I am looking at idea of a multi client monitor that allows for up to four inputs that can be simulataneously displayed in four quadrants of humongous 43″ display. I am wondering if SP 4 can work with that and display 4 screens but without problems of dual monitor set up????? Ideally he SP4 would take up one quadrant, but could take up to four separate inputs or multiple windows from SP4. Why I need 4 monitors compressed in one is something to explain on a different day.

  7. skrivener

    10/31/2016 at 2:48 am

    I like the idea, but $1,400 + monitor are grim prices. If you don’t play fast games consider this tablet-as-a-PC setup instead

    HP ElitePad 1000 tablet (1.6GHz 4GB 64GB ssd); less than £180 on ebay (business are disposing of loads of units); add a £15 64gb micro sd

    HP’s dock gives 4 usb, sound & 2 monitor sockets (ebay £25 + a 2nd at £40 for work); Dock happily runs a 36in £100 screen while the tablet provides a 2nd handy touch screen on the side;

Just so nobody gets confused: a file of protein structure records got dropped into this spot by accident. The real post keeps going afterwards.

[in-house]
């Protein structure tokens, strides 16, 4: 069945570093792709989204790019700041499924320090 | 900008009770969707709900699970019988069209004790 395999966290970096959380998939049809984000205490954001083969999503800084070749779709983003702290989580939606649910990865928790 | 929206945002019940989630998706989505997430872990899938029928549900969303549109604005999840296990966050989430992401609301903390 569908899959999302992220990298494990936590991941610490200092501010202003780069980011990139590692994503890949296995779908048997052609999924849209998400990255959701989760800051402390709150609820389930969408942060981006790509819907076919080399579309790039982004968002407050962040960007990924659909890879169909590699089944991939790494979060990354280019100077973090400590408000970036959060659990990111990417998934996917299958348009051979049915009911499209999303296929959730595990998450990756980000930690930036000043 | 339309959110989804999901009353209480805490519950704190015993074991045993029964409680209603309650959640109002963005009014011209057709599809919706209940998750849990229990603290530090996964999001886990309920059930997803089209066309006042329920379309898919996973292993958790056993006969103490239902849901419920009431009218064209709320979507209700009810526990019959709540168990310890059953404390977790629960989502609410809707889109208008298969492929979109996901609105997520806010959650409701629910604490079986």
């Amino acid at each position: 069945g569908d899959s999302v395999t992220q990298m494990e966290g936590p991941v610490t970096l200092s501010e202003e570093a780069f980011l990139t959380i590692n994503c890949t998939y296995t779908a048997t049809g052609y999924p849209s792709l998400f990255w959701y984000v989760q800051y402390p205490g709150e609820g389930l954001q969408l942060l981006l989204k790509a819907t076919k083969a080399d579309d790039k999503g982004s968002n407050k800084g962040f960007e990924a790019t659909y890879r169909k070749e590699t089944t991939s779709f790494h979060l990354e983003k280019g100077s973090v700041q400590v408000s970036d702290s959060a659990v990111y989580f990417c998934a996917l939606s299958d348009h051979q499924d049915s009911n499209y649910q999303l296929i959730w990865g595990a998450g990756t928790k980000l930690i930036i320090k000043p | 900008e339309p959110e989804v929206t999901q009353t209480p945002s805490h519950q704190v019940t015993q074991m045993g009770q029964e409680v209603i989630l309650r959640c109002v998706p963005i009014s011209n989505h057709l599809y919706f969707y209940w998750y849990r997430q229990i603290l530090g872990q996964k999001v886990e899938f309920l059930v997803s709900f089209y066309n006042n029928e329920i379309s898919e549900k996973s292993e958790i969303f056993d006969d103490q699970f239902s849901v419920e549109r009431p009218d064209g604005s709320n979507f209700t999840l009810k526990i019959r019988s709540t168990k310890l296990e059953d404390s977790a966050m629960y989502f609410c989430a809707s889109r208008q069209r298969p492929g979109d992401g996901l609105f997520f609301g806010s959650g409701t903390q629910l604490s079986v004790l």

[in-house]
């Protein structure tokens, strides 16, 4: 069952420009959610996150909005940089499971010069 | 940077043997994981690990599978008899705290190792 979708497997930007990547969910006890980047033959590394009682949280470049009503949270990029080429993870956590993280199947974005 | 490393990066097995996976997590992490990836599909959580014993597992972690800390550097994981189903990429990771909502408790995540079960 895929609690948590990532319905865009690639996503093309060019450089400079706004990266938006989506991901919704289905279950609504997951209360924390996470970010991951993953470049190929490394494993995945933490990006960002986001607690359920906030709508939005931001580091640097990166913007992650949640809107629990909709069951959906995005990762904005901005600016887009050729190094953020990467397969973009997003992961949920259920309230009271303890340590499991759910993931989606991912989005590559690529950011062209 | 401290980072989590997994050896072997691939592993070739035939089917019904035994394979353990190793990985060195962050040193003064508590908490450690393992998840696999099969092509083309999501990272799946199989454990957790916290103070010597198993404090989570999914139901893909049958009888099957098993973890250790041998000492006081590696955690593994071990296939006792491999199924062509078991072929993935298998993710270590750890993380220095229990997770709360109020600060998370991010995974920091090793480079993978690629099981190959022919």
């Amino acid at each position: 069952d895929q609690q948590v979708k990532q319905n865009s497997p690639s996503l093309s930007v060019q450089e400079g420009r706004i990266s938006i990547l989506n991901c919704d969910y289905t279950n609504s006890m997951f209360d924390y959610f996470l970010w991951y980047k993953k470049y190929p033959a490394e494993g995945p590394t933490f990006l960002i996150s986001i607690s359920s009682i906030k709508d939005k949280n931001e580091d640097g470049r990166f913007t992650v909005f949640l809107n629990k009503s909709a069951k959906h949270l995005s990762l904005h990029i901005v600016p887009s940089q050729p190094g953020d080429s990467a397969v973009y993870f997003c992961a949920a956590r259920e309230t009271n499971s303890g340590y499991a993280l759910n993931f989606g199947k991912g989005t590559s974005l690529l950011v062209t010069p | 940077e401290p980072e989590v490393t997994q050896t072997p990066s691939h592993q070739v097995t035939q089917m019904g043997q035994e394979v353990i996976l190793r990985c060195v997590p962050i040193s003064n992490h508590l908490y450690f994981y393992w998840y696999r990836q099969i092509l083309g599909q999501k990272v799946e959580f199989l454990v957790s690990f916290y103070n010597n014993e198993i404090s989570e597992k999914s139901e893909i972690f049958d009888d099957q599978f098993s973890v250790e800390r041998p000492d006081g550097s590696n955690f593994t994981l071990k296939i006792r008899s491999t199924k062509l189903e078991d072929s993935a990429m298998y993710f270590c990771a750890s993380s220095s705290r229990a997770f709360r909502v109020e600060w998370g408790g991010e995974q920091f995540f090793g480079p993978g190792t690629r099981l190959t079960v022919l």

£20 for wi-fi keyboard & mouse (with a 2nd £10 usb set for work). £13 for a usb plug-and-play case holds to hold the old pc’s hardrive & £14 for a little usb DVD rewriter. Mega adds 50GB of cloud storage to the system for £0

    This setup cost abt £315 ($400?) & happily replaced my home tablet / work laptop / work pc & home pc. Life’s become a lot simpler with just one device.

  8. Carlin

    12/21/2016 at 2:45 pm

    I have an “old” Dell Inspiron 2330 which is a touchscreen computer. However, it has an HDMI ‘in’ and can alternately be used as an external monitor – is there a way to enable/utilize the touchscreen on this computer when connected to my Surface Pro 4 as an external monitor? I assume I need an additional cable outside of the HDMI – does anyone know what that cable is?
    Thanks for your help

  9. C. Lyman

    01/21/2017 at 9:58 pm

    PC in a backpack: Surface Pro 4; Core i7, 256 GB SSD, 16 GB RAM. 2 USB hubs 1 7-port 2.0 that plugs into a port in the charging brick w/SD card reader and one 10-port 3.0 w/card reader. Accessories One 1 TB USB HDD one 1/2 TB HDD USB 2.0 ONE 512 micro SDXC in the provided card slot. 1 Rocksteady Bluetooth speaker bar and one Pawtec USB 3.0 optical CD, DVD Blu-Ray reader/burner. Looking for an externl touchsreen monitor about 20-22 In

    Other peripherals M-Audio Oxygen 49 music keyboard,M-Audio M-Track Plus two input. Mackie FX8 Pro w//USB all have USB 2.0